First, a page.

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yeah i know that i can add object and string using an untyped List.But i want to fetch the value(either string or int etc) from the object. –  Sunny Jan 29 '10 at 8:57
You can't get around casting the results. –  PSpeed Jan 29 '10 at 9:04

list is of type List<? super String> so if you want to add something to it, then it needs to be either a String or something that's a superclass of String. The only thing that's a superclass of String is Object. GHJ is not a superclass of String so you can't add an instance of GHJ to that list.

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if you add different types to the list, you have to tell the compiler which type you are getting out of the list, you can't get around that.

could you not keep separate lists for each type of object and maybe keep a map which contains lists of individual types? Then you can get each list by type and all the elements in the list will be the same type?

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Yes, you can add a list and an object in the list, but the only way to do that is be to have an untyped List. In that case you loose the type information and have to manually cast the objects your are getting out of the list back to their original type.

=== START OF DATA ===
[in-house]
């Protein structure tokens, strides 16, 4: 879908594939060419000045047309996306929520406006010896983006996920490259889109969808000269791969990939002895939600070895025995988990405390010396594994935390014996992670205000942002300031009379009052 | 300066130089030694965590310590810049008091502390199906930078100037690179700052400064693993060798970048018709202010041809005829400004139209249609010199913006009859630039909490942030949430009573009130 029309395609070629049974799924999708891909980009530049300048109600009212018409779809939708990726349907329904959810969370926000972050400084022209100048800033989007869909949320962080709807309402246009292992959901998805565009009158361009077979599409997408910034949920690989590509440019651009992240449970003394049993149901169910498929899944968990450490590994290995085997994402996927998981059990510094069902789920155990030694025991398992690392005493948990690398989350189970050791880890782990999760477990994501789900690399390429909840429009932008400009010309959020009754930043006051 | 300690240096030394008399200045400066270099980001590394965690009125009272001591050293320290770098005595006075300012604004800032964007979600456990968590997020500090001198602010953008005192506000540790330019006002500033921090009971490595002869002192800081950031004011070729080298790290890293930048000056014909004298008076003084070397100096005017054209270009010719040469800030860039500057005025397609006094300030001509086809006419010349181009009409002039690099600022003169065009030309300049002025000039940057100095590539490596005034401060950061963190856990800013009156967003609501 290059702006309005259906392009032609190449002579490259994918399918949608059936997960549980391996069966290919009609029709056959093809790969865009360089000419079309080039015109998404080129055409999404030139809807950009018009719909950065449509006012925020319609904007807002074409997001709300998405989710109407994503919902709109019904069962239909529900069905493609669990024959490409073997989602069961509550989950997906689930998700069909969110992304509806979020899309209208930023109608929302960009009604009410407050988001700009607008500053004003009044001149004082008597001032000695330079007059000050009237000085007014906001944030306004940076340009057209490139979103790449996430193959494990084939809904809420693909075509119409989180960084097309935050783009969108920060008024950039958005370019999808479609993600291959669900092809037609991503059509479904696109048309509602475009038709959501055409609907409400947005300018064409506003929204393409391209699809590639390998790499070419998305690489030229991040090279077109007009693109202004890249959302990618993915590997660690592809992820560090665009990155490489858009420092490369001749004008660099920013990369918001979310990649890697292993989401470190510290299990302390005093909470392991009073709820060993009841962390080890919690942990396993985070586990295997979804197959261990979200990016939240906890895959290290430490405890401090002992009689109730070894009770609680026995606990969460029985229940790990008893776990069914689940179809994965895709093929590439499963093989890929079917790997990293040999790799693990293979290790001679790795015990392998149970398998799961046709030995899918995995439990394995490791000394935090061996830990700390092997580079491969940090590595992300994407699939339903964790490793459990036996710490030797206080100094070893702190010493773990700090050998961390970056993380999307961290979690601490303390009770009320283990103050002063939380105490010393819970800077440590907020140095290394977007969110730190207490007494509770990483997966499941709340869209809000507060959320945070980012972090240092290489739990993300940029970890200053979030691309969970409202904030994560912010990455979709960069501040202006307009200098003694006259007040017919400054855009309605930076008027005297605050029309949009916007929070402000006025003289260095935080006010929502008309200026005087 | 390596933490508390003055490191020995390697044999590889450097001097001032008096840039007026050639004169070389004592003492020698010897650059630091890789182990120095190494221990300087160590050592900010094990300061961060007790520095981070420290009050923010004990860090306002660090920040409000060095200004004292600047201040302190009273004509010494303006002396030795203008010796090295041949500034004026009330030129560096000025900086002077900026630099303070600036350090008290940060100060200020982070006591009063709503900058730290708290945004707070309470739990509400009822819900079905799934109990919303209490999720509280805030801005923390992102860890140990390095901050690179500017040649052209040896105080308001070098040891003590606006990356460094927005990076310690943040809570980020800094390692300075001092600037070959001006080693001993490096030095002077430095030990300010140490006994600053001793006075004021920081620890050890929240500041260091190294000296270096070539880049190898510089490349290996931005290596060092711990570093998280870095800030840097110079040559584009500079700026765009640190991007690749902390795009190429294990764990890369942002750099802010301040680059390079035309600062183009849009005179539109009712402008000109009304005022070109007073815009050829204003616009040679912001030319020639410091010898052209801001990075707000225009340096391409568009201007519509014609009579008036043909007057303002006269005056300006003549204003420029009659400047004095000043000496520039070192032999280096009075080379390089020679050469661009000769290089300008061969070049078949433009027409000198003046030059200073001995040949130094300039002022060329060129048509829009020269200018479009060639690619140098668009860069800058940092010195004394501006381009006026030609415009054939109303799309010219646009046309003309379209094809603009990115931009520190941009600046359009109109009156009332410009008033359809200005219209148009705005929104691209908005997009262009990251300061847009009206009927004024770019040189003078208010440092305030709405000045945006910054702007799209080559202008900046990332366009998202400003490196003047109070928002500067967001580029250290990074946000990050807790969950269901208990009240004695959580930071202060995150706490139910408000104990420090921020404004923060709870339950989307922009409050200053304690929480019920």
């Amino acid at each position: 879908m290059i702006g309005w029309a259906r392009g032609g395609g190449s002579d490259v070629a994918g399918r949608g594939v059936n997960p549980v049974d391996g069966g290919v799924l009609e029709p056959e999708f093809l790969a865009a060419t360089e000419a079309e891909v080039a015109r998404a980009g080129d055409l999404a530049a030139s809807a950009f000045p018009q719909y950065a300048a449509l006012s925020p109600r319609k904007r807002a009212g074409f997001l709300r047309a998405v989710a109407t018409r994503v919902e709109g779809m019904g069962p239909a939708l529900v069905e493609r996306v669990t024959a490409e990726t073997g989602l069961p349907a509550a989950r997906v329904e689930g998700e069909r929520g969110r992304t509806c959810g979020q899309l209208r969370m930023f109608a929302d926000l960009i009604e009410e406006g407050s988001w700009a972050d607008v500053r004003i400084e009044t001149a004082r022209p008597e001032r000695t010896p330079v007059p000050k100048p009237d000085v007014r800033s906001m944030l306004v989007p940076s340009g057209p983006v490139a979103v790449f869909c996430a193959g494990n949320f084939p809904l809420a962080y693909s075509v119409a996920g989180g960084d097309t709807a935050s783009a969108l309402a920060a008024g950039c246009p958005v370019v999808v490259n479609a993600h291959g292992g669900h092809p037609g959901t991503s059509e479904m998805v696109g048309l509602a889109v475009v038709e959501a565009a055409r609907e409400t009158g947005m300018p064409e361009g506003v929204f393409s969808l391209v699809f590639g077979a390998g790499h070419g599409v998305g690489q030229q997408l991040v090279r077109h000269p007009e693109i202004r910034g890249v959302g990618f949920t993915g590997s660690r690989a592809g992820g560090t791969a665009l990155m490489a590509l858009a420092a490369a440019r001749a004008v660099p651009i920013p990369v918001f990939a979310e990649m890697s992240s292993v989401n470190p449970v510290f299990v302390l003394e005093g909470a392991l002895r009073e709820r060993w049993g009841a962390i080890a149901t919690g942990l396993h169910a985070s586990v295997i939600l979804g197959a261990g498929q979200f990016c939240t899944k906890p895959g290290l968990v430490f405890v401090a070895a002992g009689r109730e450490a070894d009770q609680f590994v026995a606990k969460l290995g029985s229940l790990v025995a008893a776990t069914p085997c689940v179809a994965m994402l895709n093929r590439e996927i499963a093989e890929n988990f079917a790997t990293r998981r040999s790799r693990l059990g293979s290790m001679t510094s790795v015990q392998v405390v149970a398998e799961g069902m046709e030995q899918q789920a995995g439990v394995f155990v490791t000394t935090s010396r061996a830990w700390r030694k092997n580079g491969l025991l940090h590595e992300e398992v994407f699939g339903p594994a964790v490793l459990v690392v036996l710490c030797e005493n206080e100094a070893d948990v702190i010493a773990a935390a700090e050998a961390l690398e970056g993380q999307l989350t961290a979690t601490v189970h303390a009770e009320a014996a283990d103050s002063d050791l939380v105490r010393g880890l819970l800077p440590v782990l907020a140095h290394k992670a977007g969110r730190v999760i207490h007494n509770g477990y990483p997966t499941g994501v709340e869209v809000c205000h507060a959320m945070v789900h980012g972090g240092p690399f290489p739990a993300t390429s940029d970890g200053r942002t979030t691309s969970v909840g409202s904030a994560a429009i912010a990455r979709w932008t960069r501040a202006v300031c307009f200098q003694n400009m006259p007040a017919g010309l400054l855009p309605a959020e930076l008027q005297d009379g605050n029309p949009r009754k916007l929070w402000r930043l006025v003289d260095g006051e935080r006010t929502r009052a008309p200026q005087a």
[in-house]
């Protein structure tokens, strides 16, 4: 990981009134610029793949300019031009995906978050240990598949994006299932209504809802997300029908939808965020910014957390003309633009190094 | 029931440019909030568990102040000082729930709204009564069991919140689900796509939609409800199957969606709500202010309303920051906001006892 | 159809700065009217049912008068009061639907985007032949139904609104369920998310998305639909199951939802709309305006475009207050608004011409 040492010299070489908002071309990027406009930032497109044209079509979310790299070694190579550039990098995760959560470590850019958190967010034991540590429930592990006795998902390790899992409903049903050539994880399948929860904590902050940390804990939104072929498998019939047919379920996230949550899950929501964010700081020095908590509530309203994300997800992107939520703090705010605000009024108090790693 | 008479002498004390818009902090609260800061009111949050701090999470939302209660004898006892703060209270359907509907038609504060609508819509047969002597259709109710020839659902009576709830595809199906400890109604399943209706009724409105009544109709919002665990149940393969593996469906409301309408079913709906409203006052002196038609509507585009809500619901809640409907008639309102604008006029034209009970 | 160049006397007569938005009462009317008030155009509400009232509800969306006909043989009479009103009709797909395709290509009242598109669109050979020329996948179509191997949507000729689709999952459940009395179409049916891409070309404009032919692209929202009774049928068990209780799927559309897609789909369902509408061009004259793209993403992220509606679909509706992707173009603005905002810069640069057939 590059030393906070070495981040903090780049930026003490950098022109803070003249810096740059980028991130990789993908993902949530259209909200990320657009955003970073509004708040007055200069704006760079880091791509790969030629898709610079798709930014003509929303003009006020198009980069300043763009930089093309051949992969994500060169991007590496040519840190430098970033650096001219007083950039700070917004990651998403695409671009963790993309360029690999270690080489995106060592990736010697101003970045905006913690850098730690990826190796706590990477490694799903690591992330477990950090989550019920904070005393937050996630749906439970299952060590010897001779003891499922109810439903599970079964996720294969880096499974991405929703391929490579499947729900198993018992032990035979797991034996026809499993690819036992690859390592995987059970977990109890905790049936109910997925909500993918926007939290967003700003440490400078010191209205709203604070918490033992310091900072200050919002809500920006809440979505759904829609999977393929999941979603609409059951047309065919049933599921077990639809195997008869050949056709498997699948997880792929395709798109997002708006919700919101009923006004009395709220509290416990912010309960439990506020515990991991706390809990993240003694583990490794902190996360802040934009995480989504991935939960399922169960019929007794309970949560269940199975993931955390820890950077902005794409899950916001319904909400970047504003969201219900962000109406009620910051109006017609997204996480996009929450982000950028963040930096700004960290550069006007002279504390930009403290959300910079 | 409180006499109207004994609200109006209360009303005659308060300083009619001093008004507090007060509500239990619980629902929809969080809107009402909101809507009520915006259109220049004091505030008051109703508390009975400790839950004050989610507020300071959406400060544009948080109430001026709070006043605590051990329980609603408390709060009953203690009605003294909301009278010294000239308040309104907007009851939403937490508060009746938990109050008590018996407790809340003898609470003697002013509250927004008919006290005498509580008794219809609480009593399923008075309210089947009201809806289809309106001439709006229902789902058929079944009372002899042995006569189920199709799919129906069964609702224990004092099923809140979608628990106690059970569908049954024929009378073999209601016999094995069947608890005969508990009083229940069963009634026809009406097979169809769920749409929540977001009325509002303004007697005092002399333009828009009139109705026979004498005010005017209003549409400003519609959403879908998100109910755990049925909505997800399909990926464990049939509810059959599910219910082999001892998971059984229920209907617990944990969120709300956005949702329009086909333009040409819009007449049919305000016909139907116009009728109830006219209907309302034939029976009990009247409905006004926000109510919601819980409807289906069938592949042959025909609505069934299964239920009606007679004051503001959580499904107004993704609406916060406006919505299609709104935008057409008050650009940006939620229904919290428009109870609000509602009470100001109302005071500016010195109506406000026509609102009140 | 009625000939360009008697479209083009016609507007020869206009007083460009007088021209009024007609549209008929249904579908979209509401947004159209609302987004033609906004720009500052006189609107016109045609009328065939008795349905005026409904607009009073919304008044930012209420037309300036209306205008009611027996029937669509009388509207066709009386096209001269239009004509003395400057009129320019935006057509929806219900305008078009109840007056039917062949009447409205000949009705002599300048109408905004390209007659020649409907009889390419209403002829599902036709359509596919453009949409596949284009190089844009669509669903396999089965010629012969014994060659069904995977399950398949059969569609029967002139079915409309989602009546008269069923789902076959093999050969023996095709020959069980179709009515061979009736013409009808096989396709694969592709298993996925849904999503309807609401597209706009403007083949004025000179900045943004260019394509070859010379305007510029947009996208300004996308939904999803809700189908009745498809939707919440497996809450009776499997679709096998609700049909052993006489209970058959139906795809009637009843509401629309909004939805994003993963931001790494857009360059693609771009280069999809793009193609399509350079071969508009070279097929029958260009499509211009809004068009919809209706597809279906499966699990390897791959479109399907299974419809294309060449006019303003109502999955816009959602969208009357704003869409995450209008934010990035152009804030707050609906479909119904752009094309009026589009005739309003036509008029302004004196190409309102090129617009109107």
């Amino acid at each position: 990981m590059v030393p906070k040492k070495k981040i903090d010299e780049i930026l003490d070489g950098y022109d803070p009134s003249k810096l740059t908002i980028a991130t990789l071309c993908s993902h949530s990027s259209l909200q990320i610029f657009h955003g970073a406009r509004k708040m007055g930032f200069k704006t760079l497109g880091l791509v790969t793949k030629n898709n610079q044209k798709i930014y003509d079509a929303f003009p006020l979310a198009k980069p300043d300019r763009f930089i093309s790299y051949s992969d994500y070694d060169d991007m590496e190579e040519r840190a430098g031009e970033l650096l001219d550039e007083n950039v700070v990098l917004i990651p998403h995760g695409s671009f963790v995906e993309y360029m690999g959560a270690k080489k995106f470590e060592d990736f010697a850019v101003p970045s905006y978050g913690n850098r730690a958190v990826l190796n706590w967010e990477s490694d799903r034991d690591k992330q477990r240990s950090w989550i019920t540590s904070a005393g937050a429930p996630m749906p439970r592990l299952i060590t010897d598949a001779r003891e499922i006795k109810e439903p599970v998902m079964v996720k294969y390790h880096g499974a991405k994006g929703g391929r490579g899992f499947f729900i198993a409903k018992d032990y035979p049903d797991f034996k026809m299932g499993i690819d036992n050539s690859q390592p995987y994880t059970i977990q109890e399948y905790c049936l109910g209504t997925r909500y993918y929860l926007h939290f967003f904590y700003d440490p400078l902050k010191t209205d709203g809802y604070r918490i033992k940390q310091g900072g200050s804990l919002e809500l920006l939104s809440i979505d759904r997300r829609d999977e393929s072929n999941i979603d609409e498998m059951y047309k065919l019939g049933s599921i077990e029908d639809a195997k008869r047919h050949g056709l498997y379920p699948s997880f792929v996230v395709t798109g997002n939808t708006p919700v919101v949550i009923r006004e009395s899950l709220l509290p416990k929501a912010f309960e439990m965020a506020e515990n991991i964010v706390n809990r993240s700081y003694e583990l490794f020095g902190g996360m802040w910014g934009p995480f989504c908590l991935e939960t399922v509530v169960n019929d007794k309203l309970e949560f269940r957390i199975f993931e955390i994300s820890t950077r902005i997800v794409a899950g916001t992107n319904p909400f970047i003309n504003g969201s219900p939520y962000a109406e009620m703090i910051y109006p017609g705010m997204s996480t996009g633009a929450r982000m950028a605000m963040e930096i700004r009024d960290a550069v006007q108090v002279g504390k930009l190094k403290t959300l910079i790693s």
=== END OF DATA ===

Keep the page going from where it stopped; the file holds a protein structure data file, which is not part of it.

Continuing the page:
You could use instanceof to check into which type you can cast the objects, but that's particularly ugly...

Question is : do you really need to put both Strings and Objects in the same list ? that looks like a code smell to me.

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You need to cast your String from Object, like this:

String s = (String)list.get(0);
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Why would it add up the string? It doesn't compile because needs a cast :

String str = (String)list.get(0);
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The wild card will mess you up here because it's not doing what you intend it to do. Wild cards are traditionally used when you need to refer to some set of generic generics.

For example, if you wanted to let the user give you a collection that contained any type of Object then your method could take a Collection<? extends Object> as its parameter. You would want to do this because if you just used Collection<Object> as the parameter then they couldn't pass a Collection<String>.

So, the problem is that List<? extends Object> has some limitations because the compiler cannot know what specific type that List takes. For example, it could be a List<String>... the compiler has no idea. For that reason, you could never call any method on List that takes a <? extends Object> as its parameter. In other words, you cannot call add().

You could call get()... because the compiler knows what type the receiving variable is and can check that it's ok. Object foo = myList.get(0) is fine.

I think in this case you really want List<Object> and to make sure to declare the type parameter on the ArrayList as well.

List<Object> list = new ArrayList<Object>();

And if you want strings then you will have to specifically convert the Objects to string. I suggest String.valueOf() personally.

Incidentally, the above is documented pretty well in the wildcards section of the Generics chapter in Core Java volume 1 (well, at least my ancient JDK 1.5 edition).